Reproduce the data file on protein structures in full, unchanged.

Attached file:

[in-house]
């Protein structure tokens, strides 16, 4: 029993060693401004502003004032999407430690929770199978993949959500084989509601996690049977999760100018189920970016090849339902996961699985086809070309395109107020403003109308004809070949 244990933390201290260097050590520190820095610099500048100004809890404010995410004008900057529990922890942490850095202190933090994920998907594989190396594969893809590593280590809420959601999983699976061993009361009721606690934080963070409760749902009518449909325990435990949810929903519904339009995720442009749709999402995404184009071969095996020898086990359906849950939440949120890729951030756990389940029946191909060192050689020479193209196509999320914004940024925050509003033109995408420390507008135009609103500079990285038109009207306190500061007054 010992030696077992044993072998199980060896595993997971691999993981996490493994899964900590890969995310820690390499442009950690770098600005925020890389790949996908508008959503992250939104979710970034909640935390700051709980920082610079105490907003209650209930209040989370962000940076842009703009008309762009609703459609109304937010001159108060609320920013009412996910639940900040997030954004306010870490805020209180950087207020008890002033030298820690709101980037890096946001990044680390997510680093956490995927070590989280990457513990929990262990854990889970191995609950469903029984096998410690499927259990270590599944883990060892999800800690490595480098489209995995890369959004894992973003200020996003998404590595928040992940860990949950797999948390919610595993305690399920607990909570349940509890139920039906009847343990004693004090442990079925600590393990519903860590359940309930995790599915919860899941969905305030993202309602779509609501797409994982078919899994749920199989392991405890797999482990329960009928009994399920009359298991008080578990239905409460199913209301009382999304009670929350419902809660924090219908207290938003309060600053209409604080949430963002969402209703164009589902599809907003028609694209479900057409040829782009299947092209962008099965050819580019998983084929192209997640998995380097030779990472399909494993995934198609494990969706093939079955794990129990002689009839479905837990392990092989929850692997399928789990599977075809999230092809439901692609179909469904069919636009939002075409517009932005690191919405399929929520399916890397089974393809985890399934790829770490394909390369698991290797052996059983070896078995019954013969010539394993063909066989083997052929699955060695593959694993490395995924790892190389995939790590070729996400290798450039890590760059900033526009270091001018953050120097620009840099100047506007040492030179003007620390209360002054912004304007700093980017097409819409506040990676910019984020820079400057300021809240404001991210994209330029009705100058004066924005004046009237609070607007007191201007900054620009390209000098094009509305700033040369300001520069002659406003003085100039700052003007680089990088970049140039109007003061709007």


[in-house]
């Protein structure tokens, strides 16, 4: 029993060693401004502003004032999407430690929770199978993949959500084989509601996690049977999760100018189920970016090849339902996961699985086809070309395109107020403003109308004809070949 244990933390201290260097050590520190820095610099500048100004809890404010995410004008900057529990922890942490850095202190933090994920998907594989190396594969893809590593280590809420959601999983699976061993009361009721606690934080963070409760749902009518449909325990435990949810929903519904339009995720442009749709999402995404184009071969095996020898086990359906849950939440949120890729951030756990389940029946191909060192050689020479193209196509999320914004940024925050509003033109995408420390507008135009609103500079990285038109009207306190500061007054 010992030696077992044993072998199980060896595993997971691999993981996490493994899964900590890969995310820690390499442009950690770098600005925020890389790949996908508008959503992250939104979710970034909640935390700051709980920082610079105490907003209650209930209040989370962000940076842009703009008309762009609703459609109304937010001159108060609320920013009412996910639940900040997030954004306010870490805020209180950087207020008890002033030298820690709101980037890096946001990044680390997510680093956490995927070590989280990457513990929990262990854990889970191995609950469903029984096998410690499927259990270590599944883990060892999800800690490595480098489209995995890369959004894992973003200020996003998404590595928040992940860990949950797999948390919610595993305690399920607990909570349940509890139920039906009847343990004693004090442990079925600590393990519903860590359940309930995790599915919860899941969905305030993202309602779509609501797409994982078919899994749920199989392991405890797999482990329960009928009994399920009359298991008080578990239905409460199913209301009382999304009670929350419902809660924090219908207290938003309060600053209409604080949430963002969402209703164009589902599809907003028609694209479900057409040829782009299947092209962008099965050819580019998983084929192209997640998995380097030779990472399909494993995934198609494990969706093939079955794990129990002689009839479905837990392990092989929850692997399928789990599977075809999230092809439901692609179909469904069919636009939002075409517009932005690191919405399929929520399916890397089974393809985890399934790829770490394909390369698991290797052996059983070896078995019954013969010539394993063909066989083997052929699955060695593959694993490395995924790892190389995939790590070729996400290798450039890590760059900033526009270091001018953050120097620009840099100047506007040492030179003007620390209360002054912004304007700093980017097409819409506040990676910019984020820079400057300021809240404001991210994209330029009705100058004066924005004046009237609070607007007191201007900054620009390209000098094009509305700033040369300001520069002659406003003085100039700052003007680089990088970049140039109007003061709007």